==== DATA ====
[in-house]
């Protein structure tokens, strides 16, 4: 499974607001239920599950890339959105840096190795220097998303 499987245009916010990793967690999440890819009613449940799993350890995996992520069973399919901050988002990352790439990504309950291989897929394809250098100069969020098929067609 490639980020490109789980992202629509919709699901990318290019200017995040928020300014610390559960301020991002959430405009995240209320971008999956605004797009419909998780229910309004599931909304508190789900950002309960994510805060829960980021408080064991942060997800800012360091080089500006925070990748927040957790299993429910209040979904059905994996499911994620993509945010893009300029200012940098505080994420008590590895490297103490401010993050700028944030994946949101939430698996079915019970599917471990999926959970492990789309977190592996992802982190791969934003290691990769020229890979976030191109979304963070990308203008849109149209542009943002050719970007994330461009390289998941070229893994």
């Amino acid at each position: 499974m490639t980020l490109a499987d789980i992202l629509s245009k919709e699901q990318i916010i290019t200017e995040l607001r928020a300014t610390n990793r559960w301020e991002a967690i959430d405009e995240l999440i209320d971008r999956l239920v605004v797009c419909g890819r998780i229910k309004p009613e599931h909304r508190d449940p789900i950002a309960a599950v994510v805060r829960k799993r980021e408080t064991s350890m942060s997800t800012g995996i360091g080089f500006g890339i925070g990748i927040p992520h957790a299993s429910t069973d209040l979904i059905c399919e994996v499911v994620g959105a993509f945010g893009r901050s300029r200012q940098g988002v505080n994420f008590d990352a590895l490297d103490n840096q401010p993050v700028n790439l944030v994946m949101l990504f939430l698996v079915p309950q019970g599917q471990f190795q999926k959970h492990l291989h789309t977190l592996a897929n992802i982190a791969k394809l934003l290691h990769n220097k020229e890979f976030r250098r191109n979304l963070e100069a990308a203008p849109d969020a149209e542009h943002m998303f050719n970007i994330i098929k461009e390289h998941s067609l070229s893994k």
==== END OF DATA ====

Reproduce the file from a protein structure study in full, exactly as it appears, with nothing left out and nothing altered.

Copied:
[in-house]
């Protein structure tokens, strides 16, 4: 499974607001239920599950890339959105840096190795220097998303 499987245009916010990793967690999440890819009613449940799993350890995996992520069973399919901050988002990352790439990504309950291989897929394809250098100069969020098929067609 490639980020490109789980992202629509919709699901990318290019200017995040928020300014610390559960301020991002959430405009995240209320971008999956605004797009419909998780229910309004599931909304508190789900950002309960994510805060829960980021408080064991942060997800800012360091080089500006925070990748927040957790299993429910209040979904059905994996499911994620993509945010893009300029200012940098505080994420008590590895490297103490401010993050700028944030994946949101939430698996079915019970599917471990999926959970492990789309977190592996992802982190791969934003290691990769020229890979976030191109979304963070990308203008849109149209542009943002050719970007994330461009390289998941070229893994």
């Amino acid at each position: 499974m490639t980020l490109a499987d789980i992202l629509s245009k919709e699901q990318i916010i290019t200017e995040l607001r928020a300014t610390n990793r559960w301020e991002a967690i959430d405009e995240l999440i209320d971008r999956l239920v605004v797009c419909g890819r998780i229910k309004p009613e599931h909304r508190d449940p789900i950002a309960a599950v994510v805060r829960k799993r980021e408080t064991s350890m942060s997800t800012g995996i360091g080089f500006g890339i925070g990748i927040p992520h957790a299993s429910t069973d209040l979904i059905c399919e994996v499911v994620g959105a993509f945010g893009r901050s300029r200012q940098g988002v505080n994420f008590d990352a590895l490297d103490n840096q401010p993050v700028n790439l944030v994946m949101l990504f939430l698996v079915p309950q019970g599917q471990f190795q999926k959970h492990l291989h789309t977190l592996a897929n992802i982190a791969k394809l934003l290691h990769n220097k020229e890979f976030r250098r191109n979304l963070e100069a990308a203008p849109d969020a149209e542009h943002m998303f050719n970007i994330i098929k461009e390289h998941s067609l070229s893994k």